Francis Holland wrote the following in a comment explaining now deleted statements in his blog post:
There is NOTHING that Megan Williams or any person could do to deserve this sort of treatment, and do it is impossible to say that she, in any way, deserved what she got. [...] And yet I think about those horror movies when one practically screams at the screen, "Don't go back into the haunted house!" I think Megan went back into the haunted house, and that's when the vampires attacked her.
The logical flaw here is that Holland is basing his opinion of Megan Williams on a fallacy that many of us wish were a universal truth.
We wish we could always hear the music which tells the viewer, "Run!" so that we could sprint safely away before the dangerous situation or person is close enough to nab us, thus saving ourselves from trauma and maybe even death. Life is much less stressful if we believe that danger never comes at us without horror movie type warnings.
This is also the same reason bigots love to paint other racial groups as more dangerous than their own. A father doesn't want to think his pregnant daughter is at greater risk of death from that nice man she married than she is from the anonymous monster lurking in the dark corner of the parking ramp who can be identified instantly by skin tone. He wants to think he's helping her remain safe by lecturing her about going alone into the grocery store after dark.
Add to this wish the tendency to assume that others have at least the same amount of information (too often misinformation) and resources as we have about a case so that we judge alleged crime victims based on our projected version of their situation.
This is why defense spin is such an important part of many defense team's strategies. They want your first impression to be the one they craft for you. They want any other version of what happened to seem like a distortion of the truth even when that other version is a damning truth.
Too many people are foolish enough to treat certain real-life crimes as if they were as 2-dimensional as a horror flick where everyone knows that the monster is lurking on the other side of that door. The blame for ignoring obvious danger then falls too heavily on the victim who as in many horror movies seems to deserve what is done to her.
Sometimes there are elements in a situation that people can recognize if they know what to look for which are true danger signals. Unfortunately, many of the same people who scold women for getting into situations where they become victims will scold women for being paranoid when they take evasive action before the threat is undeniable and unavoidable.
"Not all men are rapists or sadistic monsters. Just because they ___ [followed you, or harassed you, or grabbed your arm to stop you from leaving, or made a violent threat in anger, etc.] doesn't mean men who do that should be treated as if they might really turn criminally violent."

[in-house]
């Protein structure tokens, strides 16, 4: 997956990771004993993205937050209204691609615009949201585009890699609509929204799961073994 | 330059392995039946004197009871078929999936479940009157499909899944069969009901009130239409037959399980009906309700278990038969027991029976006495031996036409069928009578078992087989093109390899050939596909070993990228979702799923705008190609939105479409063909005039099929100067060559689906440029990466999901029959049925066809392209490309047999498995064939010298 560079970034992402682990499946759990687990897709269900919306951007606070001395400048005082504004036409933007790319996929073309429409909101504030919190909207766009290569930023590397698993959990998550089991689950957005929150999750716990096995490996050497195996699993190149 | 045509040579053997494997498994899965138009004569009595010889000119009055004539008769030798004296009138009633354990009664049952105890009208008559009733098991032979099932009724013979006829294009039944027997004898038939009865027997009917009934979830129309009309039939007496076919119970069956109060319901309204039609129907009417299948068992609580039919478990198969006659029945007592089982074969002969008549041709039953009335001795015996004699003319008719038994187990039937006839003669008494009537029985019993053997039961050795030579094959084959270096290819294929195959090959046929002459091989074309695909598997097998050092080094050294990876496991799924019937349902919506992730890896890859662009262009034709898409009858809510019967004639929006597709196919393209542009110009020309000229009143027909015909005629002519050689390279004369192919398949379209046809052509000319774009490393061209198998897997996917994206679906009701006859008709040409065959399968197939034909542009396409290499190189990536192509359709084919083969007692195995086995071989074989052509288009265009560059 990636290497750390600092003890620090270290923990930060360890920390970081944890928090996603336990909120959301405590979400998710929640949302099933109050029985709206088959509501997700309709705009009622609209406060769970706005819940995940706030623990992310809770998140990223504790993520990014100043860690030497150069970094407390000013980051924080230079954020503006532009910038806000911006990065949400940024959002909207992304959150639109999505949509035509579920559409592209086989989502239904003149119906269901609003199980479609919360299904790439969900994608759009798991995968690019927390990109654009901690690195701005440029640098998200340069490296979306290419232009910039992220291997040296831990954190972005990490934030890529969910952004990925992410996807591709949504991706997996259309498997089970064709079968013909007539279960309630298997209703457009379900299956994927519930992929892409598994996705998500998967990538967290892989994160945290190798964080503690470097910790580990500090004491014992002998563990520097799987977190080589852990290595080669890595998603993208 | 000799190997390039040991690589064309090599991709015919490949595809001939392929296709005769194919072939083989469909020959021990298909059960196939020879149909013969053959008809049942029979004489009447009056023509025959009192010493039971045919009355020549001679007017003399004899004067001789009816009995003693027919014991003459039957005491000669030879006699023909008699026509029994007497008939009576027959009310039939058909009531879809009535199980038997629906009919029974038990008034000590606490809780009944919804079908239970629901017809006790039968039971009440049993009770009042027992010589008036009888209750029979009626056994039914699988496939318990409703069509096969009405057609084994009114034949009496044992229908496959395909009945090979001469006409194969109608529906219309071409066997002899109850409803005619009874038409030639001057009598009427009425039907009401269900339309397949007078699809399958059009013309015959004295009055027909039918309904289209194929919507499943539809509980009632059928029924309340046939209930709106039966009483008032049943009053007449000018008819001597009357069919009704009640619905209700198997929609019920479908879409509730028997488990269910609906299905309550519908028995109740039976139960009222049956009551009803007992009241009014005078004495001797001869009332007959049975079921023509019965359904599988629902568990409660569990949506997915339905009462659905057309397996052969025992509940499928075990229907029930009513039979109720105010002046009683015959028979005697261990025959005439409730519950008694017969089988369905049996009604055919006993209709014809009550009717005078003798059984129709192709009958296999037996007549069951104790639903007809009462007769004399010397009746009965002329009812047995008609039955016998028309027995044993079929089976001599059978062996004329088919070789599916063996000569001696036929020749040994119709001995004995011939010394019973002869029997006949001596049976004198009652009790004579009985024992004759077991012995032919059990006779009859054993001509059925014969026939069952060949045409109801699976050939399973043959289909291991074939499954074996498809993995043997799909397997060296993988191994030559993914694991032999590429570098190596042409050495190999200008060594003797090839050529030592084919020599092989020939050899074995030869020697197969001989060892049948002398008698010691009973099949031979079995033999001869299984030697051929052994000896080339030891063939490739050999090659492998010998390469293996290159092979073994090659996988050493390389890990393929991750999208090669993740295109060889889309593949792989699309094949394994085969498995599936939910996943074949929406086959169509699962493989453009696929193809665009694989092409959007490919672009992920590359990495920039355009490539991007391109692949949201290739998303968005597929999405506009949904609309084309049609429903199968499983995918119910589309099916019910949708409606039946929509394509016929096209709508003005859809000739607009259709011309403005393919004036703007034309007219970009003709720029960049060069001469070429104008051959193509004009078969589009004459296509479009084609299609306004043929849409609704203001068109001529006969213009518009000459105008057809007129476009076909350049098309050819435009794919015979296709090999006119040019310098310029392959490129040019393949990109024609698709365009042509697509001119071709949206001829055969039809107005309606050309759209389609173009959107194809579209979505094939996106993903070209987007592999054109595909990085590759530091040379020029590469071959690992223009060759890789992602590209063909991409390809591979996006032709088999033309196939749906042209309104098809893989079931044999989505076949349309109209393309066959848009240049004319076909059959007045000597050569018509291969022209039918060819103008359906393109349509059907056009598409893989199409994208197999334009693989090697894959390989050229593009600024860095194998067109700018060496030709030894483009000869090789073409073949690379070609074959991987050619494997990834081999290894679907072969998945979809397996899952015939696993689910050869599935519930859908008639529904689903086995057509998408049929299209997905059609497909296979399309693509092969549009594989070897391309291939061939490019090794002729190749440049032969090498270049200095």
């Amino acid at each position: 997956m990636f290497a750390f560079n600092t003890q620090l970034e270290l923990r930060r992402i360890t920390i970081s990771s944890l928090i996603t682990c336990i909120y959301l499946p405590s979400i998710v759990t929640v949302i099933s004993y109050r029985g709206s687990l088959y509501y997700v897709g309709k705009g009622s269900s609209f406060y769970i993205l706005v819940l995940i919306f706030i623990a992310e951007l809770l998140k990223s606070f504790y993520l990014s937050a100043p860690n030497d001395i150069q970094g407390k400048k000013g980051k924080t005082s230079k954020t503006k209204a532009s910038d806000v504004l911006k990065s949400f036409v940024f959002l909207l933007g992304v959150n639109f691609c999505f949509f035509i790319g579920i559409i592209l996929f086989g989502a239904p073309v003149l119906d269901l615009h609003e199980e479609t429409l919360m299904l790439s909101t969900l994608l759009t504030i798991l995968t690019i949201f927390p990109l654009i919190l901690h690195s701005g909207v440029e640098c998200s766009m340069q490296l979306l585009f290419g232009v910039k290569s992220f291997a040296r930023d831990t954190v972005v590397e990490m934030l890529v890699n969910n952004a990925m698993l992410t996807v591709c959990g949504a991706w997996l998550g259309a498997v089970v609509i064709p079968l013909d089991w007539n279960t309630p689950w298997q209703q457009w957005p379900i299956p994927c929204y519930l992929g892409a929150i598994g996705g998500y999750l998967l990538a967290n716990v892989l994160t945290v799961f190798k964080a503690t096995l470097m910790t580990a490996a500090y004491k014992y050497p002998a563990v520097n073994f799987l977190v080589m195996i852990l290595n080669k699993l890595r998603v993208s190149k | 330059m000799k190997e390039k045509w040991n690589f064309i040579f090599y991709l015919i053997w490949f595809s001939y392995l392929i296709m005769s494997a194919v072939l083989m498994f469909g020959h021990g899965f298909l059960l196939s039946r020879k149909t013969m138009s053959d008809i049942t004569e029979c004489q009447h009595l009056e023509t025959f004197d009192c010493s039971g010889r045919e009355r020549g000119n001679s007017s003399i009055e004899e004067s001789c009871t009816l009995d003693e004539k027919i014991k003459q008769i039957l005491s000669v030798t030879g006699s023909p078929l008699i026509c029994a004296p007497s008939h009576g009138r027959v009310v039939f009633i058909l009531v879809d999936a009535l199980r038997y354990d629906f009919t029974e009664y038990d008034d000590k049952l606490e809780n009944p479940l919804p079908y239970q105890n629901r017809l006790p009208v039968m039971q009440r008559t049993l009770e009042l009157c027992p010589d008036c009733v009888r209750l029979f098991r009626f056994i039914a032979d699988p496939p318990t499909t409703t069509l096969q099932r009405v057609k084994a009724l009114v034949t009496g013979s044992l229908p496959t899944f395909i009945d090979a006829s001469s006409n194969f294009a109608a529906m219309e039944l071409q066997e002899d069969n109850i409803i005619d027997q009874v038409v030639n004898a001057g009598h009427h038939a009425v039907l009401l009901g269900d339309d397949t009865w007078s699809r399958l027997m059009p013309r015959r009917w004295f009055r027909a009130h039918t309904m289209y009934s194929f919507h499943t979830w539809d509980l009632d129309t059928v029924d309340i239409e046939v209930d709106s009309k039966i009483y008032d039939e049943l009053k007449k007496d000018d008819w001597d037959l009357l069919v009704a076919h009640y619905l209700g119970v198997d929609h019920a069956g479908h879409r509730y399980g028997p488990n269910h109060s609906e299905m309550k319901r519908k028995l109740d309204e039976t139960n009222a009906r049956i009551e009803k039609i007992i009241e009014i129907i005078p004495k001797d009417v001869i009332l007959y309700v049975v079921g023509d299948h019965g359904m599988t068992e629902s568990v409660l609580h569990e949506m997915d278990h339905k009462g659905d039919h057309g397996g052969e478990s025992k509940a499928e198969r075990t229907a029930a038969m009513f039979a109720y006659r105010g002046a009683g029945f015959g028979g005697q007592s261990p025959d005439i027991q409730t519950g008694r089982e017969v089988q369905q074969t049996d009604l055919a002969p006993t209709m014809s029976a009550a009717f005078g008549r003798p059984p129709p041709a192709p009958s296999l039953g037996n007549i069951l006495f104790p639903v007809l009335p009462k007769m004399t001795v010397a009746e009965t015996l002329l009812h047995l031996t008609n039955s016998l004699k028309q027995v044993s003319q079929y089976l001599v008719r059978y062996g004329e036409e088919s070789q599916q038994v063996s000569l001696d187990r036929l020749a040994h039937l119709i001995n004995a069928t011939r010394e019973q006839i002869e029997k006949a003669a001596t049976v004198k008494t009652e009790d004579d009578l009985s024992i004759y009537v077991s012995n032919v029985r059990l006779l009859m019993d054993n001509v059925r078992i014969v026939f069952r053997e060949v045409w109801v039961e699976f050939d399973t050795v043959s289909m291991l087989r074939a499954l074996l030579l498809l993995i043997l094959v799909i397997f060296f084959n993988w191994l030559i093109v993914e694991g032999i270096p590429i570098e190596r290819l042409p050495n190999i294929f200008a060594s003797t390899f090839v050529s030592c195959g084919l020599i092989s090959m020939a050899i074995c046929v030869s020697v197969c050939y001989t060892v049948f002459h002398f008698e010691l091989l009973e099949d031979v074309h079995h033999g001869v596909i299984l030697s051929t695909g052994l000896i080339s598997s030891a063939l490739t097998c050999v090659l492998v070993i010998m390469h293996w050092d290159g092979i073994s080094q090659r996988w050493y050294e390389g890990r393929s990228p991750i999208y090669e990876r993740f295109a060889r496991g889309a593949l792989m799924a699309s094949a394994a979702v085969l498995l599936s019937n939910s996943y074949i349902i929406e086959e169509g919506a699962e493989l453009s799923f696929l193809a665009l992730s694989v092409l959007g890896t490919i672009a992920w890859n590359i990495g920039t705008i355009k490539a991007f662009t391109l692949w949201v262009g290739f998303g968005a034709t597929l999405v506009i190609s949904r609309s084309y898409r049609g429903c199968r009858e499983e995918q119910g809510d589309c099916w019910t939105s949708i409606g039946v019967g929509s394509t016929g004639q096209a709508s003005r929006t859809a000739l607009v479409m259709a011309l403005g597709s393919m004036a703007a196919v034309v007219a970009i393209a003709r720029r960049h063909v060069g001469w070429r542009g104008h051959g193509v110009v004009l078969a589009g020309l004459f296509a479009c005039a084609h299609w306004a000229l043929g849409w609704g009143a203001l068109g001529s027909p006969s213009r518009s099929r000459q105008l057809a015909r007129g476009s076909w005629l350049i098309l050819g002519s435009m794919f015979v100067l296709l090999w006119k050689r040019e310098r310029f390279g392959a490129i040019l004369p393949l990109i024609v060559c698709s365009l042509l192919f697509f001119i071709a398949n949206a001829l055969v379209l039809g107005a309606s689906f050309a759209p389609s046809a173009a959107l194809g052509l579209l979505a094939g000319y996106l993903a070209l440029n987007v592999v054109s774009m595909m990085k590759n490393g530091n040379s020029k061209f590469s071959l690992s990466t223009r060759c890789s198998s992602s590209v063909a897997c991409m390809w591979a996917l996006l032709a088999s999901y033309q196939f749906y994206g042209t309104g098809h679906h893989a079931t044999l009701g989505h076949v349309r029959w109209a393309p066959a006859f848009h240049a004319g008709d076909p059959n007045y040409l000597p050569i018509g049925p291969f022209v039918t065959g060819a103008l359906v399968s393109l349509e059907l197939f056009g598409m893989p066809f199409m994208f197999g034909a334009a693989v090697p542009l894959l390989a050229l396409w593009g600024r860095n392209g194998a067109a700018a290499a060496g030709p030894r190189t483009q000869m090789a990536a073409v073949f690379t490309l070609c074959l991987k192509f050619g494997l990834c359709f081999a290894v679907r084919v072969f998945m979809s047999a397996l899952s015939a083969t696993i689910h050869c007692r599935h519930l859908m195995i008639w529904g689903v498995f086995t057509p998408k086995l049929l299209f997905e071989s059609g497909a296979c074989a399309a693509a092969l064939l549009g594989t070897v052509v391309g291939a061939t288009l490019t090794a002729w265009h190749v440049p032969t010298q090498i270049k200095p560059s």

Holland has imposed upon Megan Williams the Too Stupid To Live label which is given to fictional characters (mostly women characters) who take actions because the writer decides those actions are needed to move the plot forward and which the audience knows puts that character in greater danger.I don't know if he, and others who fall in the same trap, can learn to recognize and avoid it the next time the trap is laid out for him. If he doesn't then he's like that horror movie character who goes back in the haunted house.
From an anonymous comment I received about this case which sent me to a Charleston Daily Mail article entitled: Torture suspects sister says victim given chance to leave I was apparently supposed to believe a picture painted for me about this victim.
Williams was in black lingerie, with cuts on her body that were clearly infected.
"I couldn't believe someone was still alive in that shape," she said. "I don't know anyone who could have went through that and survived."
Christie Messer said she let Williams out of the bedroom. She gave her the keys to her car and told her to go to the car, but Williams refused to leave, she said.
"She said, 'I don't want to go. I love Bobby [Brewster].'
Messer said she told Megan she needed to go to the hospital to get treatment for the cuts on her leg.
Honestly, if I went to a house and discovered a woman in such bad shape that I'm surprised she's still alive, I'm going to call 911. I'm not going to offer that woman my car keys so this surprised-to-be-alive woman can go to the hospital for treatment. I'm certainly not going to expect someone that injured to be coherent enough to understand clearly what I'm saying.
How can Williams have truly been given a chance to leave as the headline asserts if it's a shock she's still alive?
She has as much chance as a coma patient has when she's given the chance to say no by a hospital employee intent on rape. Unfortunately, this claim of giving victims a chance to get away is a lie that gets believed on a regular basis.
The ugly truth is that it is safer for many people's view of the world to ask, "Why didn't she leave?" than to ask, "Why did someone do that to another human being?" because most of us don't really want a complete and honest answer to that second question.
The quote above seems to answer the first question ("I don't want to go. I love Bobby."), but it doesn't. Someone who has been tortured for days has likely been forced to make statements that pleased her torturers and may have been threatened with further violence, even death, if she dared to escape.
Labels: Violence Against Women